1983: The Chicago Blitz entered the USFL’s inaugural season as the favorite to win the championship. Owned by renowned heart surgeon Dr. Ted Diethrich, along with legendary coach George Allen and Southern California developer Bill Harris as minority partners the Blitz had a roster full of NFL veterans. The name Blitz was chosen after a name that team contest, with George Allen looking for a short but aggressive sounding name. George Allen returned to Washington for the start of the USFL season, leading the Blitz to a 28-7 win over the Federals. After losing their following game to the Arizona Wranglers 30-20, the Blitz struggled again in their home opener losing to the Denver Gold 16-13. However, the biggest disappointment came in the stands, as only 22,600 fans were in attendance at Soldier Field. The Blitz would turn things around winning their next three games and six of their next seven games. However, fans in the Windy City continued to ignore football in the spring, as they had to compete against two baseball teams and the overwhelming shadow of the Chicago Bears, with the addition of NBA and NHL teams creating a full market which made the USFL a tough sell. On the field the Chicago Blitz were a success, as they finished tied for first in the Central Division with a record of 12-6, though settled for the Wild Card after losing two games to the Michigan Panthers. Kit Lathrop a top pass rusher and run stopper was named the USFL’s Outstanding Lineman of the Year. The Blitz had one of the league’s best passing games as Greg Landry and Bobby Scott each had strong seasons, with Trumaine Johnson leading the league in receiving yards with 1,322 yards with ten touchdowns.
1983 USFL Playoffs: Facing the Philadelphia Stars at Veterans Stadium in the USFL Semifinals the Chicago Blitz dominated the game early, taking a 21-7 lead at the half as they forced four turnovers from Quarterback Chuck Fusina. The Blitz looked well on their way to advancing to the USFL Championship Game as they continued to dominate in the third quarter, eventually building a 38-17 lead. However, Fusina who found his rhythm in the fourth quarter tossing three touchdown passes in the final nine minutes to tie the game 38-38. The Stars would win the game 44-38 on a one yard touchdown plunge 7:02 into overtime to reach the first USFL title game, where they would fall to the Michigan Panthers.
1984: Despite their success on the field, the Chicago Blitz were a failure at the box office as they ranked at the bottom of the USFL in attendance, costing owner Dr. Ted Diethrich millions. A deal was made before the second season that would throw into question the legitimacy of the USFL into question as Dr. Diethrich and Arizona native made a deal with Arizona Wranglers owner James Hoffman to swap teams. The Wranglers had been of the worst teams in the USFL’s first season, while the Blitz one of the best. With the exchange the two franchises completely swapped with the players and coaches of the Wranglers all becoming members of the Chicago Blitz and vice versa. In an attempt to get more fans, the Blitz attempted to lure Walter Payton away from the Chicago Bears, but on the verge of becoming the NFL’s All-Time leading rusher Payton turned down a three-year deal worth $2 million. It was for the best as the Blitz lacked the finances to make good on the contract offer. Frustrated by the Blitz lack of ticket sales and the ability to sign players, James Hoffman stepped away as the league took over the day to day operation of the Chicago Blitz franchise. The Blitz were also hurt by the expansion draft as four teams were added. Already one of the worst teams in the league there was little Coach Marv Levy could do to keep the Blitz from suffering a terrible 5-13 season as attendance became a league wide embarrassment as they averaged 7,500 fans per game, including drawing just 4,307 fans during a 21-17 loss to the New Jersey Generals on Memorial Day Weekend. As the season came to a close, the Blitz announced they would shut down with Chicago White Sox minority owner Eddie Einhorn getting the rights to an expansion team.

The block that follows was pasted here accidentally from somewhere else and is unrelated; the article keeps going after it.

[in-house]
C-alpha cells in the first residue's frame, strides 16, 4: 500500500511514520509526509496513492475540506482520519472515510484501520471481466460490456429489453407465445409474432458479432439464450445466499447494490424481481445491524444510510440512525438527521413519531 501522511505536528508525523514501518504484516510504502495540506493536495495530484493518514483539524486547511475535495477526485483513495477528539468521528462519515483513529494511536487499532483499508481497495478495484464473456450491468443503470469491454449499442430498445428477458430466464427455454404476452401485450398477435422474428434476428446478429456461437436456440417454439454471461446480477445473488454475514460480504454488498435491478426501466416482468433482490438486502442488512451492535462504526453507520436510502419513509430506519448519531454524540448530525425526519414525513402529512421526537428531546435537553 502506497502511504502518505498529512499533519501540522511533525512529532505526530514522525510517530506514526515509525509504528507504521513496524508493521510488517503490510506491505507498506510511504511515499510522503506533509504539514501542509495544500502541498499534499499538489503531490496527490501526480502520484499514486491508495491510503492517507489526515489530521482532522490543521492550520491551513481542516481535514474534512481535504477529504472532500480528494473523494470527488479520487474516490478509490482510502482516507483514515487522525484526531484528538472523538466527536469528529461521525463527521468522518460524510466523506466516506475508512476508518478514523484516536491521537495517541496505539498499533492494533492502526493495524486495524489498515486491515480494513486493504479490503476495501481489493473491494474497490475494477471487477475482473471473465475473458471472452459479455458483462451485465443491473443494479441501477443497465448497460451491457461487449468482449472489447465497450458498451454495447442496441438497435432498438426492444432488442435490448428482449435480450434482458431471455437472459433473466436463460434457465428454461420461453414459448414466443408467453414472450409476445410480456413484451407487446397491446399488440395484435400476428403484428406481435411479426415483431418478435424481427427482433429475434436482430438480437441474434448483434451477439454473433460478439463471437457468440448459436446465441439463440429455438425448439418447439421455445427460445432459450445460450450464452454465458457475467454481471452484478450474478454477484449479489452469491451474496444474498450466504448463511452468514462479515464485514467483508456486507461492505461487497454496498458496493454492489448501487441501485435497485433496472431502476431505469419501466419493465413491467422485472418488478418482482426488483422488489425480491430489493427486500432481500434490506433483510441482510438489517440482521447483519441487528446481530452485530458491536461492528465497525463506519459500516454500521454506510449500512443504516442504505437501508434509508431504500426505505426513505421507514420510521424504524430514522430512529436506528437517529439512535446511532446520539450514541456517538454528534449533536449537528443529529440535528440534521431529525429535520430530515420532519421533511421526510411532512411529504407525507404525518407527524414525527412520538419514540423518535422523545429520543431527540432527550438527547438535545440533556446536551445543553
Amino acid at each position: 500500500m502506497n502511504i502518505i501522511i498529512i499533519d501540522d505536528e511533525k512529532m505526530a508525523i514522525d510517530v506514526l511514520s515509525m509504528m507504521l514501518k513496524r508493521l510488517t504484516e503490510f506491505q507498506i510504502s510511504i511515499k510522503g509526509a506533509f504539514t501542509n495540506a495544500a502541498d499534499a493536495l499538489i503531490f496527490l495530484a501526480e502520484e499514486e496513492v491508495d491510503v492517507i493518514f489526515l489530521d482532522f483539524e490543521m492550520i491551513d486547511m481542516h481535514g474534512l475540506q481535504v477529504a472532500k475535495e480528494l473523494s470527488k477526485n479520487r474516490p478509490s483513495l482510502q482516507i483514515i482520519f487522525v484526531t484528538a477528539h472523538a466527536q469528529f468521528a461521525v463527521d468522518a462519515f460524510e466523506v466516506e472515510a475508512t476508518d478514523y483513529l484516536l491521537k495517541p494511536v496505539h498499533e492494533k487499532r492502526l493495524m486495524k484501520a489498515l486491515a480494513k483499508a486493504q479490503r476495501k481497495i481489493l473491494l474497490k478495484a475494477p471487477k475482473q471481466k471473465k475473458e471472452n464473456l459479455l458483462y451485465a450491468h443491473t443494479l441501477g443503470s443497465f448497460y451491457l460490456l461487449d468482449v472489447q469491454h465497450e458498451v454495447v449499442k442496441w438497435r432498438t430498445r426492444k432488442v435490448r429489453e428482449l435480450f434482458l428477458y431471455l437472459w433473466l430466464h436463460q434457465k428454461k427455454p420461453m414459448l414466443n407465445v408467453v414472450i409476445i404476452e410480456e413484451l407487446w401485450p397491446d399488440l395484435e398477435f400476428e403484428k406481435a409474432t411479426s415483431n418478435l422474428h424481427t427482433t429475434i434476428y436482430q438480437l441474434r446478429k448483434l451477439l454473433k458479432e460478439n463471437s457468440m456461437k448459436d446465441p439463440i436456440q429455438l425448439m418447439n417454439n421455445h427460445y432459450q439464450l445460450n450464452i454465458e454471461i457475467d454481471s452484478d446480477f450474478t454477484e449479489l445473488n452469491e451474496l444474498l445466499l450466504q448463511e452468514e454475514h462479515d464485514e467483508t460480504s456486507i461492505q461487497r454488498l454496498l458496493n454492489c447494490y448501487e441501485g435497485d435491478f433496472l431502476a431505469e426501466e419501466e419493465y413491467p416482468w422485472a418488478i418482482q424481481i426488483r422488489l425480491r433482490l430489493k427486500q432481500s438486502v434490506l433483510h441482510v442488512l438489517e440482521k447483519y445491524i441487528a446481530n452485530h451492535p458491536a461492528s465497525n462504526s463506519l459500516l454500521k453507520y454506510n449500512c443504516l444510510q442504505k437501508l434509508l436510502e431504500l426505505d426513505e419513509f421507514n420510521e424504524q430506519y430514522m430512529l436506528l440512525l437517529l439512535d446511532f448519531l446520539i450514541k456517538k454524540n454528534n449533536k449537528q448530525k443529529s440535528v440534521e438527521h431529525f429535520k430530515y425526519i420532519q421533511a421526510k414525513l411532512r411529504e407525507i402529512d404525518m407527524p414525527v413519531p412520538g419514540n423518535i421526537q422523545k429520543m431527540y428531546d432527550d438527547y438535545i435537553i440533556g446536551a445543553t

1985: Despite having the rights to field a team Eddie Einhorn decided not to a field a team in the USFL’s third season instead choosing to wait until the league moved its schedule to the fall. However, the move to the fall ended up leading the USFL’s collapse as the NFL blocked stadiums and television networks from allowing the league to get a foothold. The league would successfully sue the NFL as monopoly but only won $1, and was forced the cease operation. Despite their struggles in Chicago, Bill Polian who was Director of Player Personnel and Coach Marv Levy both went on to have Hall of Fame careers in NFL as they two took over the Buffalo Bills and eventually built a team that played in four straight Super Bowls. Polian would later build a Super Bowl championship team with the Indianapolis Colts.
©MMXVI Tank Productions. Stats researched by Frank Fleming, all information, and team names are property of the United States Football League. This site is not affiliated with the Chicago Blitz of the USFL. This site is maintained for research purposes only. All logos used on this page were from Chris Creamer’s Sports Logos Page.
Page created on December 22, 2016. Last updated on December 22, 2016 at 9:00 pm ET.